Electric cars break down less often in cold weather than combustion engines. This is the result of statistics from the Norwegian roadside service Viking. The evaluation dispels a widespread misconception.

Norway is taking on a pioneering role when it comes to electromobility. Because in 2023, over 80 percent of newly registered vehicles were electric cars. According to reports, the proportion of electric cars is currently slightly higher.

Volkswagen has therefore already announced that it will no longer sell combustion engines in Norway from 2024. The average temperatures in Norway are significantly lower than in Germany, for example. At first glance, these do not seem to be ideal conditions for electric cars. But this assumption has now been refuted in one point.

Electric cars break down less often in cold weather than combustion engines

Extreme cold can negatively affect the range of electric cars. That is now clear. According to TÜV Nord, it drops by an average of ten to 30 percent in winter. However, many manufacturers are developing ever better batteries to counteract this loss of range.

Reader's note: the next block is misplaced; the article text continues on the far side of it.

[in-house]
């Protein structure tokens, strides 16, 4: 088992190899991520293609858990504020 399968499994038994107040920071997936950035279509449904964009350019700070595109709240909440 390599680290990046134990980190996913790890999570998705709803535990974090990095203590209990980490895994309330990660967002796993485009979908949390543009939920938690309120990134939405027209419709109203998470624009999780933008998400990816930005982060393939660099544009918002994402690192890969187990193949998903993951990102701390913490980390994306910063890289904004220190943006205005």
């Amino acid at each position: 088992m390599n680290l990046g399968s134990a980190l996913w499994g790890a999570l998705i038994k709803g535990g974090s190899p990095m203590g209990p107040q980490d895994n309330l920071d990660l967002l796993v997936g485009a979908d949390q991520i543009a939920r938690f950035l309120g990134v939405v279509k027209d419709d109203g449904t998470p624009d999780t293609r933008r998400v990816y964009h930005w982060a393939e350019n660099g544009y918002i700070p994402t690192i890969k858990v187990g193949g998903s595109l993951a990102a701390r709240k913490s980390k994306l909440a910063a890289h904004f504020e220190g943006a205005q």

Even though it is on average slightly colder in Norway than in Germany, the west coast of the country has relatively mild temperatures all year round due to the Gulf Stream. But even when it comes to winter, the Norwegian roadside service Viking, which is comparable to the German ADAC, has now been able to dispel a myth.

Because electric cars break down less often in cold weather than combustion engines. This comes from a report by the Norwegian television station TV2 citing the breakdown service. According to this, only 13 percent of the breakdowns were due to starting problems in electric cars. 87 percent of cases with starting difficulties were caused by combustion engines.

Breakdown statistics: E-cars are better than their reputation

According to Viking, this statistic is based on around 34,000 breakdowns that occurred in the first nine days of 2024 alone. Looking at the evaluation and the fact that around 23 percent of vehicles in Norway are currently electric cars, according to the breakdown service, electric cars are almost twice as good as combustion engines in the cold.

According to Viking, fully electric vehicles accounted for 21 percent of the statistics. However, it must also be taken into account that older combustion engines have problems more often than newer ones. In comparison, electric cars are also newer overall. According to reports, electric cars still have a low performance in cold weather, as low temperatures affect chargers rather than the vehicles themselves.

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Source: https://www.basicthinking.de/blog/2024/01/25/verbrenner-fallen-bei-kaelte-haeufiger-aus-als-elektroautos/

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